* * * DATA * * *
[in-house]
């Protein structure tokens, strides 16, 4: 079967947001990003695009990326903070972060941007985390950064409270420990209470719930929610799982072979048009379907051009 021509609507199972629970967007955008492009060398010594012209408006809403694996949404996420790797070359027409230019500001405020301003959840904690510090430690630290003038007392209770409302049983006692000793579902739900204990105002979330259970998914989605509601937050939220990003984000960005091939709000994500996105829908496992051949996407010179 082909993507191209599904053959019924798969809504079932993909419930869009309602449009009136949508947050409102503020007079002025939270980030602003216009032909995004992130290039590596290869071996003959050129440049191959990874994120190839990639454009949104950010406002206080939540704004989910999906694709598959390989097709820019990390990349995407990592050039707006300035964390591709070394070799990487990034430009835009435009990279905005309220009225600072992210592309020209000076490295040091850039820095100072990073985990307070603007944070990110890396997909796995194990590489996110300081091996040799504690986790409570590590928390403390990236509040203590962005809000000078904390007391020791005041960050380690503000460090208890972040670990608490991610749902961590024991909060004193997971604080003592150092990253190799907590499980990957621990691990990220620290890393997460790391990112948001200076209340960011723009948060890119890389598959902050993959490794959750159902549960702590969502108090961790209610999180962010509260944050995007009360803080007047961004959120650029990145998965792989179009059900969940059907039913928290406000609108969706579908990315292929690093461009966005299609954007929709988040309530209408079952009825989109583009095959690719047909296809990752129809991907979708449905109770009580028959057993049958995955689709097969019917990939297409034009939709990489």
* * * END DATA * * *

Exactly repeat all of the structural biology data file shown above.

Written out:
[in-house]
């Protein structure tokens, strides 16, 4: 079967947001990003695009990326903070972060941007985390950064409270420990209470719930929610799982072979048009379907051009 021509609507199972629970967007955008492009060398010594012209408006809403694996949404996420790797070359027409230019500001405020301003959840904690510090430690630290003038007392209770409302049983006692000793579902739900204990105002979330259970998914989605509601937050939220990003984000960005091939709000994500996105829908496992051949996407010179 082909993507191209599904053959019924798969809504079932993909419930869009309602449009009136949508947050409102503020007079002025939270980030602003216009032909995004992130290039590596290869071996003959050129440049191959990874994120190839990639454009949104950010406002206080939540704004989910999906694709598959390989097709820019990390990349995407990592050039707006300035964390591709070394070799990487990034430009835009435009990279905005309220009225600072992210592309020209000076490295040091850039820095100072990073985990307070603007944070990110890396997909796995194990590489996110300081091996040799504690986790409570590590928390403390990236509040203590962005809000000078904390007391020791005041960050380690503000460090208890972040670990608490991610749902961590024991909060004193997971604080003592150092990253190799907590499980990957621990691990990220620290890393997460790391990112948001200076209340960011723009948060890119890389598959902050993959490794959750159902549960702590969502108090961790209610999180962010509260944050995007009360803080007047961004959120650029990145998965792989179009059900969940059907039913928290406000609108969706579908990315292929690093461009966005299609954007929709988040309530209408079952009825989109583009095959690719047909296809990752129809991907979708449905109770009580028959057993049958995955689709097969019917990939297409034009939709990489």